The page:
NI’s special pleading about to end?

Ian Paisley was not best pleased with Peter Hain’s criticism of the Northern Irish economy, noting caustically that it was in New Labour’s charge and that any shortcomings should be laid at that particular door in Westminster, and not with the local parties. Nevertheless, Liam Clarke puts it rather differently:

With Hain, both nationalist and unionist strategists can see which way the wind is blowing. If there isn’t a devolved power-sharing administration, there will be a steady drift towards shared decision-making with Dublin and cantonisation of local government. The economy will be trimmed down then plumped up, to make Irish unity more attractive both for the people of the province and voters in the republic.

The bottom line is cutting the £60-a-week subsidy that the British exchequer presently pays to each man, woman and child in Northern Ireland by increasing the local tax base and cutting back on public-sector employment. At the same time, the push is on to build up manufacturing and knowledge-based industries so that the province can stand on its own feet. This is Britain’s default position and Hain isn’t afraid to pull economic levers to advance it. However, if Stormont is restored, local politicians will have an opportunity to influence the direction of policy.

This a rather more subtle reading than the one once (but rarely heard these days) commonly espoused by nationalist commentators, which imagined the next big stick to be used on ‘unionist rejectionists’ was a smartish move to joint authority.

The British withdrawal described by Clarke here is not political. Indeed, it is simply be how things would have to be were the political (and fiscal) imperatives of London given their head. Withdrawal of direct subsidies from the Exchequer has for a long time been a primary objective of direct rule ministries.

In reality, this is probably no more than what Northern Ireland will have to do if it is get out from under the huge burden of a massive public sector. So are the days when the Tory direct rule minister Richard Needham could boast that he saved Northern Ireland from the most traumatic effects of the Thatcherite revolution, coming to an end?

  • Adrian

    Not before time! The bottom line(s) are these: first of all the UK government just hasn’t any spare cash any more and all government departments – including the NIO – are going to be squeezed and secondly British politicians are fed up to the back teeth with the idea that “the Brits will pay”. They won’t, at least not any more.

    When the British said they had no selfish strategic interest in Ireland (and all the Shiners dashed out their increasingly ludicrous theories of Brit imperialism to try to prove otherwise) they were telling the truth. They won’t “surrender to terrorism” but not that has effectively gone, they aren’t going to pay out billions to prop up a bunch of children playing as politicians either.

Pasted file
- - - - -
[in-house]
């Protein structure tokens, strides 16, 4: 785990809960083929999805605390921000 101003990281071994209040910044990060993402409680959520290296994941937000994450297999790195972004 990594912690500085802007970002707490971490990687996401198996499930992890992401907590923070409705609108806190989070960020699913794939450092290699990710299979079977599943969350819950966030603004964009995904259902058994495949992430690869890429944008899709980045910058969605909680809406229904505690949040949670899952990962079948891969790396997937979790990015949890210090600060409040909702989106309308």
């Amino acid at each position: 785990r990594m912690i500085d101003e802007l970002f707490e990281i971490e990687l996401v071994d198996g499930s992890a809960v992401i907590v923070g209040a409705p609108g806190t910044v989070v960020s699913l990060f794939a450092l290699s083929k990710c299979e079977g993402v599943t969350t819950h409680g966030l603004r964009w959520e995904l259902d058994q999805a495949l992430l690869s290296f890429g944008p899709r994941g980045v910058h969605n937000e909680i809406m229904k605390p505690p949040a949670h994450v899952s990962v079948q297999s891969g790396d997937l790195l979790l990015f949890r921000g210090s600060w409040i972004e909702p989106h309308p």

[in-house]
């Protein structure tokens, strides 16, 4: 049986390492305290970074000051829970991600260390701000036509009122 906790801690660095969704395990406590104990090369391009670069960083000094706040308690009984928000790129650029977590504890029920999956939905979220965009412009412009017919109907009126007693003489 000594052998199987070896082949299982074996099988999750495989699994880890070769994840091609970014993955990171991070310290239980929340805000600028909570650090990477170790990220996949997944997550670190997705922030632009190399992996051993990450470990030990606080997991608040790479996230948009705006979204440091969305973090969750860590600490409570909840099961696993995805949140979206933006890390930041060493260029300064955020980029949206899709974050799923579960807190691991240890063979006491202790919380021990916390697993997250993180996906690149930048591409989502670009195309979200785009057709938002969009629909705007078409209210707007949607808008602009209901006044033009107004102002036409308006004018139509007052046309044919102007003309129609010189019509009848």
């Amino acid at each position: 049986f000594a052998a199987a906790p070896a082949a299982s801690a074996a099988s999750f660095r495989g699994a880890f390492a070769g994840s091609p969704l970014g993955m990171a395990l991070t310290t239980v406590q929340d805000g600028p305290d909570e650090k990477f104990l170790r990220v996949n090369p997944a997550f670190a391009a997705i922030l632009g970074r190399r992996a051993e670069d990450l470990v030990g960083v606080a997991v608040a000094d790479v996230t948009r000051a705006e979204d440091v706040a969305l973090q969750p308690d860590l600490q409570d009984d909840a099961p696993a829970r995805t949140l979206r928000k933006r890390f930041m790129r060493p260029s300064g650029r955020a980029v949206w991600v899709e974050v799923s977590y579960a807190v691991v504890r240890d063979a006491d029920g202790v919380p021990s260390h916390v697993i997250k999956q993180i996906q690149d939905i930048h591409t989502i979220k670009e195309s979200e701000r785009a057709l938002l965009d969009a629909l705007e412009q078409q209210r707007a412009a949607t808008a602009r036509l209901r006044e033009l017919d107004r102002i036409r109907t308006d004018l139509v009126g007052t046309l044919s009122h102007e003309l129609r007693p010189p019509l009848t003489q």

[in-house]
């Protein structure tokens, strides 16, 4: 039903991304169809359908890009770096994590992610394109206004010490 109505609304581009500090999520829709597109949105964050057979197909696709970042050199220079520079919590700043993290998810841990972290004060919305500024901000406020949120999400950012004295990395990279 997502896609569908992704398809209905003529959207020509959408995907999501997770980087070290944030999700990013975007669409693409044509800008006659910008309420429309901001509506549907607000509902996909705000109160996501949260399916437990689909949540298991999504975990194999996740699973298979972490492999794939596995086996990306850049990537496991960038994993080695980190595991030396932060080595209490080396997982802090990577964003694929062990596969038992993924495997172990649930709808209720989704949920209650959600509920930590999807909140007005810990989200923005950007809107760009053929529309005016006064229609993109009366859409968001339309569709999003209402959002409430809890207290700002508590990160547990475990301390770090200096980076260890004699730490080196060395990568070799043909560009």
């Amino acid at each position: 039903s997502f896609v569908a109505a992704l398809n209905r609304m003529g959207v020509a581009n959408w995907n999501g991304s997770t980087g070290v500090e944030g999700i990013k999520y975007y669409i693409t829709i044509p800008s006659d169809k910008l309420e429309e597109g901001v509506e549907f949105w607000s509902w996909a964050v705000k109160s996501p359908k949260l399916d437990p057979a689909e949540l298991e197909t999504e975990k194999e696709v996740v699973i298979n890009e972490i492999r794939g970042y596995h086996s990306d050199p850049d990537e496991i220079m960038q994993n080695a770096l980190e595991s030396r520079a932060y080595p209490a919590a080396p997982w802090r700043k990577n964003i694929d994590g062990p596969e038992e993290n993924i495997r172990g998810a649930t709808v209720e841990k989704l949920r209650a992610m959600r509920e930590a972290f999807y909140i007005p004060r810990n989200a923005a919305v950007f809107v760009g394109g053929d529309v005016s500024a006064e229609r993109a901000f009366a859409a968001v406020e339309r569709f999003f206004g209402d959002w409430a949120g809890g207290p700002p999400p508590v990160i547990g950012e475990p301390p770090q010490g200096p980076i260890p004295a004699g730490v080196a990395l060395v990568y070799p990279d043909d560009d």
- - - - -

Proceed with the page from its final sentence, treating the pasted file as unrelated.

Of course, Liam Clarke’s contention is that this is all about preparing the ground for unification. I’m not so sure. I don’t think the British care that much and Peter Hain isn’t running an entirely independent policy.

    But, as Clarke says, welcome to the world of the grown ups!

  • Indeed… the other parties may laugh nervously about £1 bn of savings and the like, but they’ll be laughing on the other side of their face when the Treasury halves NI’s subvention by 2010.

    All we hear from the ‘Big Four’ are ‘more resources for this’ and ‘more resources for that’. Where’s the money coming from lads?

    Time we created some real wealth like the rest of the island and stopped bleating. Otherwise it’ll be ‘fewer resources’ for everything – fact.

  • On reading this I reacted similarly to Adrian I think. Sure, naturally the govt want to reduce the subvention – but that doesn’t make a united Ireland any more likely.

    Every time these stories come out it seems like a lot of overreaction from overenthusiastic deluded nationalists and paranoid unionists.

    Yes, with a decent economy we’d be more attractive to the Republic, but also the old Sinn Fein gem about the “failed statelet” would be dismantled. Not only that, but with NI putting less of a drain on the UK economy, the government won’t have any such motivation as Labour seem to to ditch NI, will they?

  • “Ian Paisley was not best pleased with Peter Hain’s criticism of the Northern Irish economy, noting caustically that it was in New Labour’s charge and that any shortcomings should be laid at that particular door in Westminster, and not with the local parties.”

    or “DUP in ‘blame someone else’ shocker”

  • George

    Beano,
    I suppose the “problem” for unionism is that people in power seem to think Northern Ireland can only develop a decent economy if gets down dirty with us southerners, thus blurring the lines of the border even further.